COVID-19 cases among health care personnel declined after vaccination and in advance of countywide reductions. Data displayed as rolling 7-day averages (means) between November 8, 2020, to March 14, 2021.
Most health care personnel who tested positive using the asymptomatic testing pathway reported symptoms consistent with COVID-19 (81% [34 of 42]). Asymptomatic cases declined to 0 after vaccination.
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Gohil SK, Olenslager K, Quan KA, et al. Asymptomatic and Symptomatic COVID-19 Infections Among Health Care Personnel Before and After Vaccination. JAMA Netw Open. 2021;4(7):e2115980. doi:10.1001/jamanetworkopen.2021.15980
By mid-April 2021, there were 133 million COVID-19 infections and 2.9 million associated deaths worldwide.1 Several vaccines offer hope to end the pandemic. COVID-19 mRNA vaccines provide 95% protection from symptomatic disease to date, but concern exists over asymptomatic infection and transmission risks in vaccinated individuals. Health care personnel (HCP) may be routinely tested, enabling assessment of vaccine impact on asymptomatic COVID-19 infection. We evaluated COVID-19 rates before and after HCP vaccination in Orange County, California, the sixth largest US county and one of the hardest hit by COVID-19 during the winter surge from 2020 to 2021.1,2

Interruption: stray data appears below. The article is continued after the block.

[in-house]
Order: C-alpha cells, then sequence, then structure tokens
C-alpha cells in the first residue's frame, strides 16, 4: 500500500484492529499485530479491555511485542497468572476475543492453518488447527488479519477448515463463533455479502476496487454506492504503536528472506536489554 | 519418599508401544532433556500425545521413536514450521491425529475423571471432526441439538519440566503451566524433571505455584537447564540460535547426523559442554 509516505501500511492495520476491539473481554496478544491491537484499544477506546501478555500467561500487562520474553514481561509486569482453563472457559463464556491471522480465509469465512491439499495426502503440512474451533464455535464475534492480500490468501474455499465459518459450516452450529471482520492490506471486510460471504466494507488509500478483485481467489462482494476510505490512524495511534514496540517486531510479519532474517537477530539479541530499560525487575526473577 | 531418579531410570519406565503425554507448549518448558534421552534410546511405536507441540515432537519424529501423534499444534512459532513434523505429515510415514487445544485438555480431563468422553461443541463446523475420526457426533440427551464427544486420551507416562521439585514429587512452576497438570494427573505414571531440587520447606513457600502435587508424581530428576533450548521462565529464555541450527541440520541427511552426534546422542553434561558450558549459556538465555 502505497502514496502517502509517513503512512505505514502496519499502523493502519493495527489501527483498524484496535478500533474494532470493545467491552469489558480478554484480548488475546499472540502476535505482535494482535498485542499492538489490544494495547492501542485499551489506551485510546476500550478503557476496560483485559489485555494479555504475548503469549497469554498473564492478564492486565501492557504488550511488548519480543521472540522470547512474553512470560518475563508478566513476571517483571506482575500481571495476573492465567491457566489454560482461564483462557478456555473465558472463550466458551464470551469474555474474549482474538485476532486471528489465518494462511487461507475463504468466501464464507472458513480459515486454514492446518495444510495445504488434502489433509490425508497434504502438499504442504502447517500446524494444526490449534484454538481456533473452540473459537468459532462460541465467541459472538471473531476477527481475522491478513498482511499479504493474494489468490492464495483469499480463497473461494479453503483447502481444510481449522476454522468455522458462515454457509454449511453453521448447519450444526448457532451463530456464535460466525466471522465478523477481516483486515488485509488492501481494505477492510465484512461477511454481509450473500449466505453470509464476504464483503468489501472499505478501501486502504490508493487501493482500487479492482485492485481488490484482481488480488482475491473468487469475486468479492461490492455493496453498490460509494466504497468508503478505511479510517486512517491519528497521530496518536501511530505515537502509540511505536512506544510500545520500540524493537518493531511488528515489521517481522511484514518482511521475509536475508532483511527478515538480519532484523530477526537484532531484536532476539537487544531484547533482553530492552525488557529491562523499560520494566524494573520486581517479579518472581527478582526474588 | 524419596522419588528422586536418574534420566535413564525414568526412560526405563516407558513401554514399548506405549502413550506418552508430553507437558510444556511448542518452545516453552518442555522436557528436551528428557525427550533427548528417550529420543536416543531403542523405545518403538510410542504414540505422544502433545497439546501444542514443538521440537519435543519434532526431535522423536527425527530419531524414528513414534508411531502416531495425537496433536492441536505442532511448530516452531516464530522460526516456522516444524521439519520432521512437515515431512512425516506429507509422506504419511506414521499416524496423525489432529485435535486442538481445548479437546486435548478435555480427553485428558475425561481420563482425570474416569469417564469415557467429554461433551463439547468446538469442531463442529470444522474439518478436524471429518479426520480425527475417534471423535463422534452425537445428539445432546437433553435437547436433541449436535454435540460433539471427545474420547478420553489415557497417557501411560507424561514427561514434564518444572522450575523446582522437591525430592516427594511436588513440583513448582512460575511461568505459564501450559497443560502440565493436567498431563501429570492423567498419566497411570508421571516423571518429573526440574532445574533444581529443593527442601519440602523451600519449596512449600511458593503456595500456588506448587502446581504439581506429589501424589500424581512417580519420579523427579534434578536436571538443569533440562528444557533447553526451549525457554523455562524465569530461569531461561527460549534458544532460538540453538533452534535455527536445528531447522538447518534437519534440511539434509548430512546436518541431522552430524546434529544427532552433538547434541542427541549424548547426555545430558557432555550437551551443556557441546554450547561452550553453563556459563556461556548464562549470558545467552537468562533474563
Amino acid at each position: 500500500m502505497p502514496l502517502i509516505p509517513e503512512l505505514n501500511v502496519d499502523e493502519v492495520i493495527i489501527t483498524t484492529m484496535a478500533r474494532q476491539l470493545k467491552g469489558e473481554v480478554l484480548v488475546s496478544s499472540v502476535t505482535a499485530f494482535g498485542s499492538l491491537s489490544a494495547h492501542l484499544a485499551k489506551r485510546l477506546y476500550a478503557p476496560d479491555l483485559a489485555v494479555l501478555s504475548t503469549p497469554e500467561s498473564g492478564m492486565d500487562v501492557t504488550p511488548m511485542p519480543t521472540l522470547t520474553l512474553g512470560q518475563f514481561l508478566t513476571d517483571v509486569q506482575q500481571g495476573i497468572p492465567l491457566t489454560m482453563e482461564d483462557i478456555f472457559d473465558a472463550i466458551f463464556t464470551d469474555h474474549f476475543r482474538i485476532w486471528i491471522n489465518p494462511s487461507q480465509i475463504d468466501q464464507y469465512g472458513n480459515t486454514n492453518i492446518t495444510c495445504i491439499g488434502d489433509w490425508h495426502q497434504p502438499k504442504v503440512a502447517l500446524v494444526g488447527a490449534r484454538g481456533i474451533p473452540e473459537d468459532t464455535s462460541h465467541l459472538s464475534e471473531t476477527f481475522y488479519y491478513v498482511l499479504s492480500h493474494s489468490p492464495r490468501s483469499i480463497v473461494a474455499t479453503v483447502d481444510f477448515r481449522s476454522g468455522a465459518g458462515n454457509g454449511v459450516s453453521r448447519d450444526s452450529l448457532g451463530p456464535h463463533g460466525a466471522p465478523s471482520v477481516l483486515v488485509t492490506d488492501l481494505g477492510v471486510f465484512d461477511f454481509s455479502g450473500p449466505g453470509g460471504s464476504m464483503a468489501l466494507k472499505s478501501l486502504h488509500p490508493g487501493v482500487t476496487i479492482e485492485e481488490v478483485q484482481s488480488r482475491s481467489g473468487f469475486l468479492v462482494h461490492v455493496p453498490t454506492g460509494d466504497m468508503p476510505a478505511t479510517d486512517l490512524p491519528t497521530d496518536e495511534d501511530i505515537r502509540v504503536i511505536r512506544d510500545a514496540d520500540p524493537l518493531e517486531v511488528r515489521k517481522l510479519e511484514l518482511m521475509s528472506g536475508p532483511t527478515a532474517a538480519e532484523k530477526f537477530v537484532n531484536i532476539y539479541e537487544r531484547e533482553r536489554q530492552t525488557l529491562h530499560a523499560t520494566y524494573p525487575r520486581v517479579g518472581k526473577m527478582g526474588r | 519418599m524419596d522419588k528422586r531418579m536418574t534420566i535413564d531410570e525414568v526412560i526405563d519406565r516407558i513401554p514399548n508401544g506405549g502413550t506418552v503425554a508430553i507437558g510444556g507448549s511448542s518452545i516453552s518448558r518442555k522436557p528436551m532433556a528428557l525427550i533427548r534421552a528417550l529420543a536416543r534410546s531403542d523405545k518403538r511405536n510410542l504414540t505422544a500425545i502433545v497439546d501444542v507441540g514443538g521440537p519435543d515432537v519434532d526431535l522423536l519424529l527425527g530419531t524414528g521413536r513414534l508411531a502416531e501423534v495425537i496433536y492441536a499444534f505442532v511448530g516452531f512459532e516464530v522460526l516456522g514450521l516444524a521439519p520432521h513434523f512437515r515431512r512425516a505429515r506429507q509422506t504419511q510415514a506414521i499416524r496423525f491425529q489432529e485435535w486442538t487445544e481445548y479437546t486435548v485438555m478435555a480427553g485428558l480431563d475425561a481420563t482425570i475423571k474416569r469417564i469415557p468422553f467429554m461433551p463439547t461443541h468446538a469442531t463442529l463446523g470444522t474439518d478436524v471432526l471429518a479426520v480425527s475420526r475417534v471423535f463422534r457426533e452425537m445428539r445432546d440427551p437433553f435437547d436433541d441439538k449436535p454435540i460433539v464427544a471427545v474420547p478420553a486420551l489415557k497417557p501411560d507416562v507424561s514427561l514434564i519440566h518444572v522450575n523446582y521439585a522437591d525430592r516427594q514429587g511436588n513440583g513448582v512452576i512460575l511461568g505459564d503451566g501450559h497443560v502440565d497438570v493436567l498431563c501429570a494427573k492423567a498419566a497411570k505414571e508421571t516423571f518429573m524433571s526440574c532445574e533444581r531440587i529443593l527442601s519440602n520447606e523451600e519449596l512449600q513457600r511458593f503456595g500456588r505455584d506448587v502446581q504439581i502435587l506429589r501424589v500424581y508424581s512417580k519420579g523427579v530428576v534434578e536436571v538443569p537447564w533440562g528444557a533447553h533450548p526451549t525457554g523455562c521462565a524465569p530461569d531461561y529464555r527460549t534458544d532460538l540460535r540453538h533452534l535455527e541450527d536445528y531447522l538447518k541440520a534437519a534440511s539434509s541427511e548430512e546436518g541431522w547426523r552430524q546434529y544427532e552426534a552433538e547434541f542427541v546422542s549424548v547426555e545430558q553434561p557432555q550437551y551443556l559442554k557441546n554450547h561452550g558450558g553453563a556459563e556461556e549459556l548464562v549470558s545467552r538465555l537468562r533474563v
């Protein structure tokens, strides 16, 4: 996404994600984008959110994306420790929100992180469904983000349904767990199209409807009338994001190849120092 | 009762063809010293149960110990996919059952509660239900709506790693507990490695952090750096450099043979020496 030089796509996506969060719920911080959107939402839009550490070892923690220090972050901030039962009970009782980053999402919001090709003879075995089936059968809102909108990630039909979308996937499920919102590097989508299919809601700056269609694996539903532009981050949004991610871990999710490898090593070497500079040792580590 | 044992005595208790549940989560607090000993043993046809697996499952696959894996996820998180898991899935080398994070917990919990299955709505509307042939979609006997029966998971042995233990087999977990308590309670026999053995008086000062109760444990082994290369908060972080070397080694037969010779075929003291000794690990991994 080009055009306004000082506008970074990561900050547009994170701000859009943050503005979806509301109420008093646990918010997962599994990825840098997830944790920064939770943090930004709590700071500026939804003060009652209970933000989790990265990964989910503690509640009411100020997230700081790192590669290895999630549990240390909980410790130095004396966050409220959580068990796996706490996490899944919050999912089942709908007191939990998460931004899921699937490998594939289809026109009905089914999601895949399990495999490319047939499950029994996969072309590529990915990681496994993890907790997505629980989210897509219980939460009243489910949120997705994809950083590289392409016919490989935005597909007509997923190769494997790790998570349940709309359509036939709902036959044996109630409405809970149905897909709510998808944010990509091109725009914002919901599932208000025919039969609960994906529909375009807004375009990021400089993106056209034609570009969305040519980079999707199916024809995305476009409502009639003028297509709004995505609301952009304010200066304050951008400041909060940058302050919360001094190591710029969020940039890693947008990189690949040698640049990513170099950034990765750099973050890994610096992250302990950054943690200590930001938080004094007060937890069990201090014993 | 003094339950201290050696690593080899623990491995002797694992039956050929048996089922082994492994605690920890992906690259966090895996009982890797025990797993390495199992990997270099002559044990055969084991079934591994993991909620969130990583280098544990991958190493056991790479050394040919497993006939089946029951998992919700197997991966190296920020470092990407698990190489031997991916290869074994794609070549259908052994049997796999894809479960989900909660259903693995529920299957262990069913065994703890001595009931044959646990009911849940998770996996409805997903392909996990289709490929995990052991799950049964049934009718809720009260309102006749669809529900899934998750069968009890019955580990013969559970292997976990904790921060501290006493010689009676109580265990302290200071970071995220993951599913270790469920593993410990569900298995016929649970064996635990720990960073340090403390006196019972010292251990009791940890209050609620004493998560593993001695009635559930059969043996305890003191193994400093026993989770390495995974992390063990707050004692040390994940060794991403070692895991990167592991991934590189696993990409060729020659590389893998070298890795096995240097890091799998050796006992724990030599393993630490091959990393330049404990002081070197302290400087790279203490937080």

This cohort study of HCP was conducted at University of California Irvine (UCI) Health, the sole academic medical center in Orange County, California, between November 1, 2020, and March 31, 2021 (21 weeks). We evaluated HCP COVID-19 cases, both symptomatic and asymptomatic, before and after initiating COVID-19 mRNA vaccination (Pfizer, Moderna) on December 16, 2020. Daily screening for CDC-defined COVID-19 symptoms (fever, fatigue, chills, myalgia, congestion, cough, loss of smell, shortness of breath, sore throat, nausea, diarrhea) and temperature were required for all HCP, with rapid nasopharyngeal testing if positive. Additionally, invitations for asymptomatic bilateral nares testing were provided weekly to randomly selected HCP (approximately 1000 [10%] per week until the week of December 13, 2020, and approximately 2500 [25%] weekly thereafter). All samples were processed using polymerase chain reaction (PCR) testing for SARS-CoV-2 at UCI Health’s Clinical Laboratory Improvement Amendments–certified laboratory. Depending on availability, COVID-19 reverse transcription–PCR testing was performed using Molecular Simplexa (DiaSorin), m2000 RealTime (Abbott), or Xpert Xpress SARS-CoV-2 (Cepheid). Demographic data (age, race, ethnicity) were obtained from occupational health and human resources records to assess for any differences in vaccine distribution.